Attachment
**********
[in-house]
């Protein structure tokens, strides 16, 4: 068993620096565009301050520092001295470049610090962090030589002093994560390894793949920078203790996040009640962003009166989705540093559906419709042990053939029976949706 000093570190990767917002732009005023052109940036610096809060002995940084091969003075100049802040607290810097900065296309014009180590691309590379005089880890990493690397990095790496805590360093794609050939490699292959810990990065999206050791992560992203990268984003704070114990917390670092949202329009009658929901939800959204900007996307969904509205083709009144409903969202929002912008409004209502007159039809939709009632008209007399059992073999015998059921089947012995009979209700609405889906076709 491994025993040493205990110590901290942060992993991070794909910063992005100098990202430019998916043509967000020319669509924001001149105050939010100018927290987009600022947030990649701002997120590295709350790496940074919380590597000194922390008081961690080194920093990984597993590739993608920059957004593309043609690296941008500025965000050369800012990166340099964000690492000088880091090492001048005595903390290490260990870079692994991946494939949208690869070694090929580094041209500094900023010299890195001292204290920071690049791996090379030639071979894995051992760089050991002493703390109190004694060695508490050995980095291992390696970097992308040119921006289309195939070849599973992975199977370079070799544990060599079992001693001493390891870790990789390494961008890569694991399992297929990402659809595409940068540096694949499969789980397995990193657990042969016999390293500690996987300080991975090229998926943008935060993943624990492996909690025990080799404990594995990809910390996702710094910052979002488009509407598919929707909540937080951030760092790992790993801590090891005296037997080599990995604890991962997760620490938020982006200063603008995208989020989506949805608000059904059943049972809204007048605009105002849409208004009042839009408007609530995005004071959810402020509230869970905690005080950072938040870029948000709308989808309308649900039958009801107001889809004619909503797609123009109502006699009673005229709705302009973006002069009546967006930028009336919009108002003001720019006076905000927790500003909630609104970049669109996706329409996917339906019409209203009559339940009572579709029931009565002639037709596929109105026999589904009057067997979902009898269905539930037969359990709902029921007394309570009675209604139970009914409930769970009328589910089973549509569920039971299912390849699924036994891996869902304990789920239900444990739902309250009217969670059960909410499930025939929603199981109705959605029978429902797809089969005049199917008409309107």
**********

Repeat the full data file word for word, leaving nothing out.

[in-house]
């Protein structure tokens, strides 16, 4: 068993620096565009301050520092001295470049610090962090030589002093994560390894793949920078203790996040009640962003009166989705540093559906419709042990053939029976949706 000093570190990767917002732009005023052109940036610096809060002995940084091969003075100049802040607290810097900065296309014009180590691309590379005089880890990493690397990095790496805590360093794609050939490699292959810990990065999206050791992560992203990268984003704070114990917390670092949202329009009658929901939800959204900007996307969904509205083709009144409903969202929002912008409004209502007159039809939709009632008209007399059992073999015998059921089947012995009979209700609405889906076709 491994025993040493205990110590901290942060992993991070794909910063992005100098990202430019998916043509967000020319669509924001001149105050939010100018927290987009600022947030990649701002997120590295709350790496940074919380590597000194922390008081961690080194920093990984597993590739993608920059957004593309043609690296941008500025965000050369800012990166340099964000690492000088880091090492001048005595903390290490260990870079692994991946494939949208690869070694090929580094041209500094900023010299890195001292204290920071690049791996090379030639071979894995051992760089050991002493703390109190004694060695508490050995980095291992390696970097992308040119921006289309195939070849599973992975199977370079070799544990060599079992001693001493390891870790990789390494961008890569694991399992297929990402659809595409940068540096694949499969789980397995990193657990042969016999390293500690996987300080991975090229998926943008935060993943624990492996909690025990080799404990594995990809910390996702710094910052979002488009509407598919929707909540937080951030760092790992790993801590090891005296037997080599990995604890991962997760620490938020982006200063603008995208989020989506949805608000059904059943049972809204007048605009105002849409208004009042839009408007609530995005004071959810402020509230869970905690005080950072938040870029948000709308989808309308649900039958009801107001889809004619909503797609123009109502006699009673005229709705302009973006002069009546967006930028009336919009108002003001720019006076905000927790500003909630609104970049669109996706329409996917339906019409209203009559339940009572579709029931009565002639037709596929109105026999589904009057067997979902009898269905539930037969359990709902029921007394309570009675209604139970009914409930769970009328589910089973549509569920039971299912390849699924036994891996869902304990789920239900444990739902309250009217969670059960909410499930025939929603199981109705959605029978429902797809089969005049199917008409309107």